I was looking through some old files today and found this.  I’m not sure what I did with it when I originally wrote it.  I may have sent it somewhere – a newspaper, perhaps.  Or I might just have let it sit there, encoded as 1’s and 0’s on my hard drive.  I thought I’d like to see if anyone has anything to say (that is, if anyone is reading!).

Here it is:

Ours is a secular country. Yes, the Founders each had their own view of religion and included references to “God” in our founding literature. This by no means establishes our country as “Christian” or any other religious affiliation.  Our country was founded to be a haven for the people who were persecuted for their beliefs in other places.  It is not our responsibility to maintain a “Christian” government (nor “Jewish”, nor “Islamic” or “Hindu”).  It is, however, our responsibility to ensure that people can worship as they please.

Let’s look at this in the context of gay marriage.  First, even Christians can’t agree about whether this practice should be allowed.  Some say that only heterosexual marriage is sanctioned by the church.  Many others, including myself, have attended homosexual ceremonies.  In my case, the ceremony was presided over by a gay woman pastor.  If a religion is so divided internally about an issue, who is to choose the “correct” path for all?  Remember, our country is secular and has a responsibility to allow every person to worship as s/he sees fit.  By outlawing gay marriage, wouldn’t we be outlawing the branch of Christianity that allows for this, thereby not allowing people to worship as they see fit?

Additionally, our country is highly equipped right now to allow for atheists, agnostics, Buddhists, and a whole slew of others in a wide array of belief and non-belief.  By taking one flavor of Christianity (the one that looks at homosexuals as unnatural and wrong in God’s eyes) and making it into law, anyone who ascribes to another belief will become disenfranchised.  Soon Washington D. C. will look a lot more like Tehran than it cares to admit.

The point lies here: Our legal system is based on morals that all can agree on, religious affiliation aside.  It is secular.  Each church, pastor, and priest has the ability to consent to marry a couple or not, depending on how they see that the couple fits into the belief structure of the organization.  Each church should maintain that right – not everyone needs or wants to get married in a church.

However, there is a whole section of our society over which there is some debate whether their homosexuality is something they are born with or something they choose to embrace who are constantly (and legally) prevented from holding the same rights as the rest of society. First let me ask you to consider this: Who in their right mind would engage in a lifestyle that ensured their social and legal illegitimacy by choice?  Even after considering this question many still believe that homosexuals choose their lifestyle, for what reason I can’t imagine.  Even so, aren’t we the “land of the free”?  Apparently here all are free except for homosexuals.  They need to be allowed (and guaranteed) the same legal rights as heterosexuals.  They need to be able to see each other when one of them is dieing in a hospital bed.  They need to be recognized, legally, for the important social unit they are.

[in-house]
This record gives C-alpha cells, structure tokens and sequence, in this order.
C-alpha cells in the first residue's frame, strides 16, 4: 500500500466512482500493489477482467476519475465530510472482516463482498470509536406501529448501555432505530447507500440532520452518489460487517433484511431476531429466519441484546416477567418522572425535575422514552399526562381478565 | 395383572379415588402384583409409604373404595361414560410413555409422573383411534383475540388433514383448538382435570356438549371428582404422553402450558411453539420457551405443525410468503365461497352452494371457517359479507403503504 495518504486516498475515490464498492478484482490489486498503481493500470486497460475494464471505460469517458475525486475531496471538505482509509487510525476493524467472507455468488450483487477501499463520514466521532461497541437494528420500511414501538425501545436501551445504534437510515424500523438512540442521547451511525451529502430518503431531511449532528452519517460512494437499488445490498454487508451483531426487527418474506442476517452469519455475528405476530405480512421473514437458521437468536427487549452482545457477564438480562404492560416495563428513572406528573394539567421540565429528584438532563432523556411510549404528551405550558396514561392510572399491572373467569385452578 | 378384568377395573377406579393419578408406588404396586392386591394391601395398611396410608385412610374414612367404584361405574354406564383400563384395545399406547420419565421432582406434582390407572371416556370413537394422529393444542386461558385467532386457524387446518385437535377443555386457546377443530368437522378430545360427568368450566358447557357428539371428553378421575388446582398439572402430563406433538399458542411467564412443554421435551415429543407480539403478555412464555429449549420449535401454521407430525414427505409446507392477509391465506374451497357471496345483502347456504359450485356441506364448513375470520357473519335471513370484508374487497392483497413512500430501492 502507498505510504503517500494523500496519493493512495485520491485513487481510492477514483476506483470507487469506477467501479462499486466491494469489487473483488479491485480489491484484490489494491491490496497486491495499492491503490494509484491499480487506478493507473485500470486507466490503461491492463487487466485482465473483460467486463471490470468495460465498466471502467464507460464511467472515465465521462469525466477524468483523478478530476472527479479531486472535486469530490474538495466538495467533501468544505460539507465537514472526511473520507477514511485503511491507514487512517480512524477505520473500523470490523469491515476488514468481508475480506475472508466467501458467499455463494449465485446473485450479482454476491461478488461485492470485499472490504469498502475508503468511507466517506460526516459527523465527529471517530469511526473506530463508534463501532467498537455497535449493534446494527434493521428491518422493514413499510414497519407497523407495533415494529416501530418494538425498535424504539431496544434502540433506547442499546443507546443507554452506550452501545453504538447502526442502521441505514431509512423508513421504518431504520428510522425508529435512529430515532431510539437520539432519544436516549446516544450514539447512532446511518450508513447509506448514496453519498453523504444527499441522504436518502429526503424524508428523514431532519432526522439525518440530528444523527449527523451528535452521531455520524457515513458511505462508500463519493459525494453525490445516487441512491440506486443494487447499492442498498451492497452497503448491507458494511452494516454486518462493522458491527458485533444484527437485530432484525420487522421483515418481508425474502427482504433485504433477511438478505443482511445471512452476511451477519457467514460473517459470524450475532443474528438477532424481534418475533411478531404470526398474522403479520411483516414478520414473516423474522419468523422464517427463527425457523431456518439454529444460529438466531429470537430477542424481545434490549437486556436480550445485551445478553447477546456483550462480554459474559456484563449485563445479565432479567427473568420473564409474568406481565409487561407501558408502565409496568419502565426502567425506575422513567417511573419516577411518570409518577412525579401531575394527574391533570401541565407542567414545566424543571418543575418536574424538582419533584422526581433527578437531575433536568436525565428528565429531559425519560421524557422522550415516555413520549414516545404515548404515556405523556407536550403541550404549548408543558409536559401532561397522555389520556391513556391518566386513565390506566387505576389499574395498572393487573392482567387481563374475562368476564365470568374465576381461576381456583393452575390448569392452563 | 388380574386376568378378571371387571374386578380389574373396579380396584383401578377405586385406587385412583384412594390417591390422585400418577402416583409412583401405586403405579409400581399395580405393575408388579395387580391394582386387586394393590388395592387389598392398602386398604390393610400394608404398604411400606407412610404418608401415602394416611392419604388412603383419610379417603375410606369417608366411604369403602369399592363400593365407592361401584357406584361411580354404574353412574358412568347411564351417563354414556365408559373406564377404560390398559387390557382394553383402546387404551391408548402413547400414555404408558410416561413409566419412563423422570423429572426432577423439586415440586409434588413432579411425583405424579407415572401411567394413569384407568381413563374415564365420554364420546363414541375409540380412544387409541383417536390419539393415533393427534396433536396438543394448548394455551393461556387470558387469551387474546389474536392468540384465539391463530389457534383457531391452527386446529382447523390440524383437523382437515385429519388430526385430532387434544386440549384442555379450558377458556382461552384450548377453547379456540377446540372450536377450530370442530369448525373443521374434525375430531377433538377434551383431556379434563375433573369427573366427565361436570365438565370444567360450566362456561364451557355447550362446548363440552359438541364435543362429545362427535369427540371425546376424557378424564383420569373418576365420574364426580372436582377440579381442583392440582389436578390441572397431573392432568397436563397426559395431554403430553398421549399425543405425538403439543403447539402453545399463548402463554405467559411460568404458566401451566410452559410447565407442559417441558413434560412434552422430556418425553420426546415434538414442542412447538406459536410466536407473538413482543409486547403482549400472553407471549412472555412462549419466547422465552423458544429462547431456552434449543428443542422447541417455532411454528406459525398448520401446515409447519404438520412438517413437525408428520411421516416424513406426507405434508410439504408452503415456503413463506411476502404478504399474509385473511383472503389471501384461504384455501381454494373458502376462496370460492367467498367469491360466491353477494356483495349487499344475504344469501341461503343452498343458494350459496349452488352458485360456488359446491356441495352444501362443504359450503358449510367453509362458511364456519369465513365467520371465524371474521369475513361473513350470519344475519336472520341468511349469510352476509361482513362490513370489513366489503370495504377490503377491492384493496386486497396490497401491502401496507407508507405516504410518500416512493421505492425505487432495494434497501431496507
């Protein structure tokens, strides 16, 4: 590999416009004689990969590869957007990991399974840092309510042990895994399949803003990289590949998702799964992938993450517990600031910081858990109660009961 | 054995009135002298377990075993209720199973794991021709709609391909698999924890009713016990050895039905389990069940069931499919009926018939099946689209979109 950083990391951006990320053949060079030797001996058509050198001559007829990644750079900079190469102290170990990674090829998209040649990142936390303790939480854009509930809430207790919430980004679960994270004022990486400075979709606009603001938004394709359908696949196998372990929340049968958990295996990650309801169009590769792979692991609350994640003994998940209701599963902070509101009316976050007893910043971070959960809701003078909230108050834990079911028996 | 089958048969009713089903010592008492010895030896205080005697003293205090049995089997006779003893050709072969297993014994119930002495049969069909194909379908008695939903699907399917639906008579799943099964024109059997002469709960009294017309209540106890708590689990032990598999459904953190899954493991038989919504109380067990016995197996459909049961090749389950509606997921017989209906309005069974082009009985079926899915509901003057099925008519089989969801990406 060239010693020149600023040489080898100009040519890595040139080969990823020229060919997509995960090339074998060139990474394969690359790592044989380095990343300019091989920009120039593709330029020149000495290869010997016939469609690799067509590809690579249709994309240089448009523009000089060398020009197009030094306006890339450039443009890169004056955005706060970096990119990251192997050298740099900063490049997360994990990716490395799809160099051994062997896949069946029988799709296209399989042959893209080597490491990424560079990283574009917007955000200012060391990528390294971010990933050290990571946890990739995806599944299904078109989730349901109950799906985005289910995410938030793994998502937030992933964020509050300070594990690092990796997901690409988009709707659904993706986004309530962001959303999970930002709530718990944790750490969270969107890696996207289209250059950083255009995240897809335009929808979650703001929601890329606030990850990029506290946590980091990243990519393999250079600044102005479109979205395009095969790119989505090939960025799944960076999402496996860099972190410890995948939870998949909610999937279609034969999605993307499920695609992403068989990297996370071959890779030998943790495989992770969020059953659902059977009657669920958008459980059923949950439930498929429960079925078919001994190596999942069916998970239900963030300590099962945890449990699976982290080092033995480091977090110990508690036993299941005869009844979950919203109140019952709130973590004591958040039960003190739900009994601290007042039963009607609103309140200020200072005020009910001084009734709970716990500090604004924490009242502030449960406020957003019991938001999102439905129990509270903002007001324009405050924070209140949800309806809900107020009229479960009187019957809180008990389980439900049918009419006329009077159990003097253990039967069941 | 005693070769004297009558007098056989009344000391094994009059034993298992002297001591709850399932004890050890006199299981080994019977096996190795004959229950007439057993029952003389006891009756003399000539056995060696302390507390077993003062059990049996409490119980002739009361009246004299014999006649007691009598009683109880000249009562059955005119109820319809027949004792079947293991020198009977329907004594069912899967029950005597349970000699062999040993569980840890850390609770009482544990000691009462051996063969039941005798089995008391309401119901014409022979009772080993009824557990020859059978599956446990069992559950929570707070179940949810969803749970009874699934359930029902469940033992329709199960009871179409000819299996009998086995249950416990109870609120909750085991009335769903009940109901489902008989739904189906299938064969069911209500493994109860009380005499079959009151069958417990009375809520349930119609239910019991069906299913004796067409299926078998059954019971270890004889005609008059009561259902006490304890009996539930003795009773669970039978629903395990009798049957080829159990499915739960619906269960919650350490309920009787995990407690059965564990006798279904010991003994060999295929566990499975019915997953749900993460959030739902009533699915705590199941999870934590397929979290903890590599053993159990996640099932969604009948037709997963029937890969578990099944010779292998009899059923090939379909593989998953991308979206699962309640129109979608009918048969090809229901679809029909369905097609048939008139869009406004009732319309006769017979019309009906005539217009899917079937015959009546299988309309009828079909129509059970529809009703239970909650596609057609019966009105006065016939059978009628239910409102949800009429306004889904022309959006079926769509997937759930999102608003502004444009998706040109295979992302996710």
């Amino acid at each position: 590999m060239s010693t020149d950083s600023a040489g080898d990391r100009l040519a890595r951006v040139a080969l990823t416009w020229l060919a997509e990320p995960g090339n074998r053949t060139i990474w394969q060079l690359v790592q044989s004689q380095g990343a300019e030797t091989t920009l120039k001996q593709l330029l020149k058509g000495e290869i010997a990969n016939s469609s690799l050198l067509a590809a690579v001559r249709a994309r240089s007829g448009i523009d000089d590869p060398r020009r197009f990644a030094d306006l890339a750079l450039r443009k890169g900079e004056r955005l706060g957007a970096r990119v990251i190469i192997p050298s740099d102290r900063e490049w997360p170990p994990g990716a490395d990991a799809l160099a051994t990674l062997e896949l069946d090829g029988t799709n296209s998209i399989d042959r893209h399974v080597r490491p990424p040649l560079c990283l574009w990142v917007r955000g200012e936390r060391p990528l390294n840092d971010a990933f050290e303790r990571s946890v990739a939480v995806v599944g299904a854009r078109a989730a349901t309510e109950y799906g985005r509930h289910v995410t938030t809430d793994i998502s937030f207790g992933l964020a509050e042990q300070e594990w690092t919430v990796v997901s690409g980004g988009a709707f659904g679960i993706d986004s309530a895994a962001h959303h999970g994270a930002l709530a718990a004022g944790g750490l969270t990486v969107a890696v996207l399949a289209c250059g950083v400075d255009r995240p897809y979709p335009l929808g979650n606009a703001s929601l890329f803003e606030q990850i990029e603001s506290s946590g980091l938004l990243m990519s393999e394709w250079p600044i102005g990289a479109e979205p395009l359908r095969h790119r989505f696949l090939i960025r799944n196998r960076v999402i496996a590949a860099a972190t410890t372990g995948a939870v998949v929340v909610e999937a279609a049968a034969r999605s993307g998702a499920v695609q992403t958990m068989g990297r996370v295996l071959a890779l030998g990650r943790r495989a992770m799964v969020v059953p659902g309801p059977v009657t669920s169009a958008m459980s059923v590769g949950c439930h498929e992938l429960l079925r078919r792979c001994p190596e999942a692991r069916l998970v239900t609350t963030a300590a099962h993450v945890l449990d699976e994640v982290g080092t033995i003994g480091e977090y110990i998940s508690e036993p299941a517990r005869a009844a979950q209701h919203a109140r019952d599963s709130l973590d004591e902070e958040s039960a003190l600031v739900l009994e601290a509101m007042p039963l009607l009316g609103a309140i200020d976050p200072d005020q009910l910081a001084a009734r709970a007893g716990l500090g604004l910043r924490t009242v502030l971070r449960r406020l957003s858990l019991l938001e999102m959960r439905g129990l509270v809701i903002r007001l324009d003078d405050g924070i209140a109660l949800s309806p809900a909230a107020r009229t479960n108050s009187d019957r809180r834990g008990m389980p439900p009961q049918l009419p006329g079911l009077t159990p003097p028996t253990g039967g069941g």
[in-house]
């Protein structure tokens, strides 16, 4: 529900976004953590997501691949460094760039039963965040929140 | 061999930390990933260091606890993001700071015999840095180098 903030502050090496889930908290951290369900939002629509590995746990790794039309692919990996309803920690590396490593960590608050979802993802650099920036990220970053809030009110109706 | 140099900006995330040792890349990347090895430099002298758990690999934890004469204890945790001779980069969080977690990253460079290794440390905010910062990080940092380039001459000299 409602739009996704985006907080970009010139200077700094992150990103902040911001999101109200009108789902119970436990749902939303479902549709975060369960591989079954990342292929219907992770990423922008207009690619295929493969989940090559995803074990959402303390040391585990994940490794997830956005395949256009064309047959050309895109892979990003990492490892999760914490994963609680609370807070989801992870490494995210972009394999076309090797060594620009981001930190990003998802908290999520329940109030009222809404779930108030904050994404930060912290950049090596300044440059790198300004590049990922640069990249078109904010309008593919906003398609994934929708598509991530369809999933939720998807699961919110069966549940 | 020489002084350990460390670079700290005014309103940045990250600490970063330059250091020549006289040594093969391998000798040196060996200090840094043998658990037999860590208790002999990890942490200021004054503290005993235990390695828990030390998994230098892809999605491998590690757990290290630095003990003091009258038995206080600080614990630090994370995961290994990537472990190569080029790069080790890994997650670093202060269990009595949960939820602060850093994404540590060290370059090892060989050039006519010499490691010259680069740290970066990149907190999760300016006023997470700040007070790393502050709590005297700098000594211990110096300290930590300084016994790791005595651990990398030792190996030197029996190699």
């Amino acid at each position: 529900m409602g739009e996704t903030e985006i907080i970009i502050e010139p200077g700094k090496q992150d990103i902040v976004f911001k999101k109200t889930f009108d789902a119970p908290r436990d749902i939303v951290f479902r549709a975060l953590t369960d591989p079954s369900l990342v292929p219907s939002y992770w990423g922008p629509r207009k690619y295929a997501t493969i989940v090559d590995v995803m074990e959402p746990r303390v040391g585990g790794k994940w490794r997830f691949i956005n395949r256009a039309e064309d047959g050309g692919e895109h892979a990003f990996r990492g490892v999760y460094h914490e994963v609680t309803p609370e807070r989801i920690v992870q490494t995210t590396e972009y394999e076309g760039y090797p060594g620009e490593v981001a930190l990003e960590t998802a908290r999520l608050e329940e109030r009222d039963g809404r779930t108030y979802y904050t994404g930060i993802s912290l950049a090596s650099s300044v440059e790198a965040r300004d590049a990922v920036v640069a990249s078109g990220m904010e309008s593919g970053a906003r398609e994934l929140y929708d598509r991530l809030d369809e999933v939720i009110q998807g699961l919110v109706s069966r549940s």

If a priest, pastor, or other religious clergy wants to refuse to marry a homosexual couple, then that’s perfectly fine.  They can even refuse to marry a heterosexual couple because they live together or in other ways show signs of impropriety.  That is perfectly acceptable.  However, if our legal system refuses to marry people, homosexual or otherwise, based on a religious belief, we are all in trouble and the implications for a religious state in the United States of America are enormous.

If you want to live in a religious society, move to a religious state, join a convent, monastery, or other religious order or group that fulfills this need.  But leave secular society alone, we’re doing fine without the infusion of your religion and we need to keep America the melting pot it is for many reasons.  Without a secular government that respects all kinds of belief and non-belief in a deity, or country will quickly become homogenous as those who don’t fit leave and the only new people that come are those who ascribe to the approved belief system.  I guess it’s worked okay for Iran, but I don’t know how the US can handle it.

Let’s keep our country respectful of the documents on which it was founded.  Let’s make this an accepting place for all, no matter what religion or sexual preference they have.  We owe it to our future and our own stability as a nation.

I once had a woman ask me how a religious book could be nonfiction if its contents were not in the Bible, to which I replied “Ma’am there are some people who would say that the Bible is fiction.”  And her absolute shock was shocking.  Surely we all understand that our religion is not the only one, just as we understand that our skin color is not the only one.  Please, America, open your closed minds and stop forcing your beliefs on all those who surround you.  Please allow others to be as they are and as they need to be for themselves.

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